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Wellness Corner - Leftover Opiates in Your Home?


Wellness Corner - March 2016
Leftover Opiates in Your Home?

By Veronica Jordan, MD 

A report was released in January of this year that one in four Sonoma County residents was given a prescription for opiate medications in 2014. These controlled medications, commonly prescribed for pain, include acetaminophen-hydrocodone (Norco), acetaminophen-oxycodone (Percocet), morphine, fentanyl patches, and hydromorphone (Dilaudid), to name a few. There were 459,000 prescriptions for 126,000 of us in Sonoma County.

The problem is a national one. In 2014, a total of 10.3 million persons reported using prescription opioids non-medically (not for the intended use). There are many aspects of the opiate epidemic that are problematic, including emergency room utilization, unintentional overdoses, diversion, and more, but I want to focus on one part of the story that is too often overlooked: t​he leftovers.

My questions to all of us who received an opiate prescriptions any time in the past are these: 

  • Did you take them all?
  • If not, where are the leftover opiates now?
  • Are there any children who could access these dangerous medications?

As a family physician (and an occasional patient myself), I know too well that many of us are holding on to extra medication. Most commonly, we have leftover Norco that were originally prescribed for a wrist fracture, tooth extraction, or other surgery. Some may even have grandma’s liquid morphine prescribed at the end of her life. We think we are acting wisely, keeping the extra-- in case we (or someone we love) has some pain that may benefit from taking them. Frankly, this is not a good idea.

I implore you to discard these leftovers.

First, it’s illegal to give someone a prescription medication that was not intended for them. But, more importantly, these are dangerous substances-- particularly for children. I consider them comparable to having an unsecured loaded firearm in your home.  Maybe you think I’m overstating the risk, but statistically it’s more likely that your child will have access to a dangerous opiate than a gun.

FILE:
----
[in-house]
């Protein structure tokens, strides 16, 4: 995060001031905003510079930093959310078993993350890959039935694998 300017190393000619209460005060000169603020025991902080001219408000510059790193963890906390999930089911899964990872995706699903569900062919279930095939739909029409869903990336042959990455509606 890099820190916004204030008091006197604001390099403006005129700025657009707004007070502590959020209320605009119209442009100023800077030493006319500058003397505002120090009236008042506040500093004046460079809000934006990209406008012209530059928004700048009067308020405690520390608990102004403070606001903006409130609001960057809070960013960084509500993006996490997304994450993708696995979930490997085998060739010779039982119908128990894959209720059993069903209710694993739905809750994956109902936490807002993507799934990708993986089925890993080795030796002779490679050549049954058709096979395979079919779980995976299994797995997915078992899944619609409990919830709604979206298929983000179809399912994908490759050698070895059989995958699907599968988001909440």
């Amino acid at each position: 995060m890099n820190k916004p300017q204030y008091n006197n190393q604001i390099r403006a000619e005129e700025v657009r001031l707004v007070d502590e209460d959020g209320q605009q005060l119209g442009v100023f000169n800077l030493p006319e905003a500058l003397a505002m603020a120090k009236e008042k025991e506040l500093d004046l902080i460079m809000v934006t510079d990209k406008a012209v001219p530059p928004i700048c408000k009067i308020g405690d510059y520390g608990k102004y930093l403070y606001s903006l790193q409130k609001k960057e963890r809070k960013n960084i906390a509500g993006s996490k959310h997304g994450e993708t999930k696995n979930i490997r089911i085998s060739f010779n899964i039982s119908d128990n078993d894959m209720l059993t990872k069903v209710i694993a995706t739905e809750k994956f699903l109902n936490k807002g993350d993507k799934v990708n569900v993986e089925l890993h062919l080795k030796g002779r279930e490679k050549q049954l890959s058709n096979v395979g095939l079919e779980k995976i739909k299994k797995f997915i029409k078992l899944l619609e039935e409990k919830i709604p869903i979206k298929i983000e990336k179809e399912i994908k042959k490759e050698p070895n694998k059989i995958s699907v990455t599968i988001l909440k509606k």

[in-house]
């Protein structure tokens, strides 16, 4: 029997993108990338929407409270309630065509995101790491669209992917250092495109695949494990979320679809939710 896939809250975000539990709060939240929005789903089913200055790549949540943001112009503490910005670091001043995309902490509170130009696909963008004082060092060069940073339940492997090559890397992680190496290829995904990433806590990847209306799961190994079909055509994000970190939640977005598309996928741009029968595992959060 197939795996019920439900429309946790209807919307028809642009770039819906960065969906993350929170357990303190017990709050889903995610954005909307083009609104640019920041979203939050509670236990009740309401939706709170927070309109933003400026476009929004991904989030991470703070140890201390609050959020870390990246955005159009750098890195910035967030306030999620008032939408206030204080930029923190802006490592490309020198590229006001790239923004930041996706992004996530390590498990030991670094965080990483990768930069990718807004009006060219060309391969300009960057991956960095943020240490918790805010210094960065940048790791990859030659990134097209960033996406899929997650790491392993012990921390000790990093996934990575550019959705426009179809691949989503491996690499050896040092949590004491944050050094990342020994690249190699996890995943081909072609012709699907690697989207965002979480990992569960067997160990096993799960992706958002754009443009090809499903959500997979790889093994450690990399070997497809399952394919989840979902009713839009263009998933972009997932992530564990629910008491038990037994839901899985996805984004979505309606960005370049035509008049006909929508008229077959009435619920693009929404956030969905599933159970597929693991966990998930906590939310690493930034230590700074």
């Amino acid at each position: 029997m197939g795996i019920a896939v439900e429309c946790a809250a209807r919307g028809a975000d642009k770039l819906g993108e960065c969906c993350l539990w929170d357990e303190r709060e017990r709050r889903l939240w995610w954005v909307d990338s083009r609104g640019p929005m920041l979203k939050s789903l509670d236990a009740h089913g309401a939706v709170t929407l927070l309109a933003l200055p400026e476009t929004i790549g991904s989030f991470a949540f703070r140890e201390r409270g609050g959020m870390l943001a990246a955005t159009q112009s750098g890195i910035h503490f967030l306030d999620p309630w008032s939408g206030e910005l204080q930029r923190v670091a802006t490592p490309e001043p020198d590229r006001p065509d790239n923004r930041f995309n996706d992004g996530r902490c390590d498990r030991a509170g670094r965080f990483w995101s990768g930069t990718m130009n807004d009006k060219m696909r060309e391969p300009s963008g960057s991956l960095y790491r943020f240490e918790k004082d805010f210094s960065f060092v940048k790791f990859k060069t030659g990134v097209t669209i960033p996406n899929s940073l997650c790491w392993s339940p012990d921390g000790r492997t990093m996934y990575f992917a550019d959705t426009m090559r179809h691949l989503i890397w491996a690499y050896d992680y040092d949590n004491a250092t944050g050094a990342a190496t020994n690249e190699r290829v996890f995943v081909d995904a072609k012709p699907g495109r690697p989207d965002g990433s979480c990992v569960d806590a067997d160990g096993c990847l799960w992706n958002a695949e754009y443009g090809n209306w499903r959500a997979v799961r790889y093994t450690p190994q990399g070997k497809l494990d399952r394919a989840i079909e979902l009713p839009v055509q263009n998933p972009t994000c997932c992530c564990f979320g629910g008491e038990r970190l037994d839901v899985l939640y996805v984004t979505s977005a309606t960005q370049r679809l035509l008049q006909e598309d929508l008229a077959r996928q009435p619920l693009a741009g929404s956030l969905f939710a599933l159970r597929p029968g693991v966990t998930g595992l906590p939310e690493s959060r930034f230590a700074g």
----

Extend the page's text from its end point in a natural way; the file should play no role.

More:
Here is why: 

  • 24% of high school students nationwide have tried a prescription opiate recreationally
  • 27% think prescription drugs are safer than street drugs
  • 56% of kids said they got their drugs from their parents’ medicine cabinet; half of parents admit they are not locked up
  • 20% of parents gave their kid a medication that wasn’t prescribed for them
  • Teens are at higher risk of developing addiction disorder than adults (nine out of 10 people who meet criteria for addiction to any substance started using before age 18)
  • People who start using addictive substance before age 15 are 6½ times as likely to develop a substance use disorder as those who delay until age 21 or older
  • A recent paper in the NEJM reported a startling association between prescription opioids and heroin, including a 40 times risk for people to use heroin if they have used prescription opiates. Also 70.5% of people using heroin report using opiates before they used heroin
  1. Flush them down the toilet (unfortunately, this is the actual recommended action by the US DEA, see their website for more recommendations). I know it sounds crazy, but it is currently considered the safest way to protect our children and others at risk of misuse or accidental overdose. The FDA recommends you do this for most opiates.
  2. National Controlled Substance Day is sponsored by the Federal Government and is scheduled this year to be April 30, 2016, local locations yet to be determined. Check the website: h​ttp:// f​or more information on where you can leave your medications.
  3. Less safe but easiest: take your leftover medications out of their prescription bottles, add noxious substance (e.g. coffee grounds, kitty litter, dirty diapers), place in sealed plastic bag in your household trash. Dispose of medicine containers separately.

Please, don’t delay.




Please see the SafeMed Disposal program in Sonoma County.  Lots of great, free locations to get rid of unused medications!

The toilet, while recommended by the DEA is not recommended locally as our waste treatment systems are not designed to treat medications specifically.

Thank you,

James A. Hiller
Environmental Services Technician
City of Petaluma

D: (707) 778-4409 F: (707) 656-4067